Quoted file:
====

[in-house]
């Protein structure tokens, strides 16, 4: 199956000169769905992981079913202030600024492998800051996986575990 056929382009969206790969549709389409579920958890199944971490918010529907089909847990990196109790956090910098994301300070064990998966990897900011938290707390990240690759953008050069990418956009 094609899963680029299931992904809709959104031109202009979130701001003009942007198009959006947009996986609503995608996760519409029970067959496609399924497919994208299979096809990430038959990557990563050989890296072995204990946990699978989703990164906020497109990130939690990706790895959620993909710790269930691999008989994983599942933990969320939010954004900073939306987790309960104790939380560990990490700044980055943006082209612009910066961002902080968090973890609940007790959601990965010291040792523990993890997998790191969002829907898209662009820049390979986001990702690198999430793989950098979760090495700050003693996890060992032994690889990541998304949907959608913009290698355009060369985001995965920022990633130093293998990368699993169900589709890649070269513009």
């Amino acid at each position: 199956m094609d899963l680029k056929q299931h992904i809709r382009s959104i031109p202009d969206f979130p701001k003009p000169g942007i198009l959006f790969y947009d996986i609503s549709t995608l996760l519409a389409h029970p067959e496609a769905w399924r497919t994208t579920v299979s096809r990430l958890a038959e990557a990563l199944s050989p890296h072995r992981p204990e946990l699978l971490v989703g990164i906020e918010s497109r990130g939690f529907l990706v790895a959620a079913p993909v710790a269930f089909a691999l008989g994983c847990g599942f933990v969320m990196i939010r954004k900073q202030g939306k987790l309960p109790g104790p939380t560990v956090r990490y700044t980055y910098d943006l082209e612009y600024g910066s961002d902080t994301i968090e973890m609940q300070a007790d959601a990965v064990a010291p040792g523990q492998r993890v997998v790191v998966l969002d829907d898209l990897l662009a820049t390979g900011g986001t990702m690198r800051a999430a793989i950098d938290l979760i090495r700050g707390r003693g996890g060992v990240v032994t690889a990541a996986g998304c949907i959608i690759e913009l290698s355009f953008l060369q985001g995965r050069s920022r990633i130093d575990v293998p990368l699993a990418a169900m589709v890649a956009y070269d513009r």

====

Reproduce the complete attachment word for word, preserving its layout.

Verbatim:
[in-house]
């Protein structure tokens, strides 16, 4: 199956000169769905992981079913202030600024492998800051996986575990 056929382009969206790969549709389409579920958890199944971490918010529907089909847990990196109790956090910098994301300070064990998966990897900011938290707390990240690759953008050069990418956009 094609899963680029299931992904809709959104031109202009979130701001003009942007198009959006947009996986609503995608996760519409029970067959496609399924497919994208299979096809990430038959990557990563050989890296072995204990946990699978989703990164906020497109990130939690990706790895959620993909710790269930691999008989994983599942933990969320939010954004900073939306987790309960104790939380560990990490700044980055943006082209612009910066961002902080968090973890609940007790959601990965010291040792523990993890997998790191969002829907898209662009820049390979986001990702690198999430793989950098979760090495700050003693996890060992032994690889990541998304949907959608913009290698355009060369985001995965920022990633130093293998990368699993169900589709890649070269513009």
């Amino acid at each position: 199956m094609d899963l680029k056929q299931h992904i809709r382009s959104i031109p202009d969206f979130p701001k003009p000169g942007i198009l959006f790969y947009d996986i609503s549709t995608l996760l519409a389409h029970p067959e496609a769905w399924r497919t994208t579920v299979s096809r990430l958890a038959e990557a990563l199944s050989p890296h072995r992981p204990e946990l699978l971490v989703g990164i906020e918010s497109r990130g939690f529907l990706v790895a959620a079913p993909v710790a269930f089909a691999l008989g994983c847990g599942f933990v969320m990196i939010r954004k900073q202030g939306k987790l309960p109790g104790p939380t560990v956090r990490y700044t980055y910098d943006l082209e612009y600024g910066s961002d902080t994301i968090e973890m609940q300070a007790d959601a990965v064990a010291p040792g523990q492998r993890v997998v790191v998966l969002d829907d898209l990897l662009a820049t390979g900011g986001t990702m690198r800051a999430a793989i950098d938290l979760i090495r700050g707390r003693g996890g060992v990240v032994t690889a990541a996986g998304c949907i959608i690759e913009l290698s355009f953008l060369q985001g995965r050069s920022r990633i130093d575990v293998p990368l699993a990418a169900m589709v890649a956009y070269d513009r």